RAW editors, a fashion photographers thoughts
There are many RAW editors on the market but the two powerhouse applications, and most popular among photographers, are Capture One Pro from Phase One, and Adobe Lightroom. Depending on to whom you speak you will get different answers as to which is the best. Here’s my preference and reasons why.
Rather than drag out the explanation until the end, I will say right now that I use Capture One Pro and it’s my preferred RAW editor with a caveat that I would much prefer to use Lightroom instead. The simple reason I prefer Capture One PRO (COP) is it’s base colour profiles, I tend to photograph people as part of my fashion photography life and the way COP renders skin tones, straight out of the gate, is head and shoulders above Adobe Lightroom (AL).
I have tested the two applications and the main difference in the colour profiles is that COP converts the RAW file with slightly punchier looks and the areas of shadow have more vibrancy compared with the slightly grey and flat looking RAW files produced by AL. This may seem like a small issue but as I tend to photograph people, the rendering of skin colours is a ‘make or break’ for me.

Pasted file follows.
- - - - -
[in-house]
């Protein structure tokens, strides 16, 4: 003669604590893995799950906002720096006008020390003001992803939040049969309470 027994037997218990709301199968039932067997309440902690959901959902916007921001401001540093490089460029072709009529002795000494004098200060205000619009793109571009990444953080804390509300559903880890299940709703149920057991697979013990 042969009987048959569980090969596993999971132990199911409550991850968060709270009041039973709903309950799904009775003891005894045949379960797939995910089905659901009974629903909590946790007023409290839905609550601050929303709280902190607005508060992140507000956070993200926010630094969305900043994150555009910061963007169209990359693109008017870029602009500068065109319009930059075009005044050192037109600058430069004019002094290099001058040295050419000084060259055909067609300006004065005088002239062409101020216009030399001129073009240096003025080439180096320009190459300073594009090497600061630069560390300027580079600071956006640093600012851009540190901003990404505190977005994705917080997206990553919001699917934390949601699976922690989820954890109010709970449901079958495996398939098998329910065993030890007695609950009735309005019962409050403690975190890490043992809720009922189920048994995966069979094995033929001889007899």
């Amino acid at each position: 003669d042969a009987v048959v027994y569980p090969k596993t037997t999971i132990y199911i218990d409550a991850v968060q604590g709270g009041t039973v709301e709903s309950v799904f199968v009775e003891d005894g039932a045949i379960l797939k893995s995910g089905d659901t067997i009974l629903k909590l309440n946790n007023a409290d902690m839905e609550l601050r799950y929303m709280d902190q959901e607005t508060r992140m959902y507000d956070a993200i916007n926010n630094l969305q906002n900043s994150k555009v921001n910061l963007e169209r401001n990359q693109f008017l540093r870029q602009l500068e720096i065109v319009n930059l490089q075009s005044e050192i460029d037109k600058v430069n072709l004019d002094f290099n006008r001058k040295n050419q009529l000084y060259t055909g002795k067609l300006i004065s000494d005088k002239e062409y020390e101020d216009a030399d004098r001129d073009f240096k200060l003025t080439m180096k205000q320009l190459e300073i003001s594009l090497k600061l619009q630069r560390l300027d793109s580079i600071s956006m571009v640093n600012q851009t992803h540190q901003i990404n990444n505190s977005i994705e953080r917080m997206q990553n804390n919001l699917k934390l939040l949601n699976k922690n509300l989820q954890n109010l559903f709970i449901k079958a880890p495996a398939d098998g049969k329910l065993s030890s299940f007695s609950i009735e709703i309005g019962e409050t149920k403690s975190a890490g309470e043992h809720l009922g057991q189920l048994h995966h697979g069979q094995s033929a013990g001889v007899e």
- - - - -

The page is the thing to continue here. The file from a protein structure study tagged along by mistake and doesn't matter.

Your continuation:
Capture One Pro is King
I mentioned earlier that I would prefer to prefer Adobe Lightroom, which means there’s definitely no confirmation bias in my choice. The reason I would prefer to be an AL user is that I already subscribe to the Creative Cloud for Adobe Photoshop and the other applications I use and AL comes as part of that, so having to purchase another RAW converter outside the Adobe ecosystem is an inconvenience as well as the fact that AL has a, feature rich, IOS app that compliments the desktop version wonderfully and as a travelling photographer it would be nice to sometimes be able to travel light and just bring an iPad instead of a laptop.
Moving forward I may have found a solution and could possibly be swung back to being a Lightroom user. Although there are other reasons I like COP, like the use of layers, the token system and the color editor, the main reason is the profiles and this can be mitigated by using proper colour calibration. I recent purchased a Color Checker Passport II from X-rite, by using this tool you can ensure ‘real life’ colours in your images rather than relying on the RAW editors standard profiles, so using this in conjunction with Adobe Lightroom I can, in theory, ditch Capture One Pro.
Below is a, beauty photography, image I shot and converted the RAW file three times. The One on the left is Adobe Lightroom default profile, the Middle is Adobe Lightroom corrected using the Color Checker Passport and the one on the right is Capture One Pro. There is quite a difference.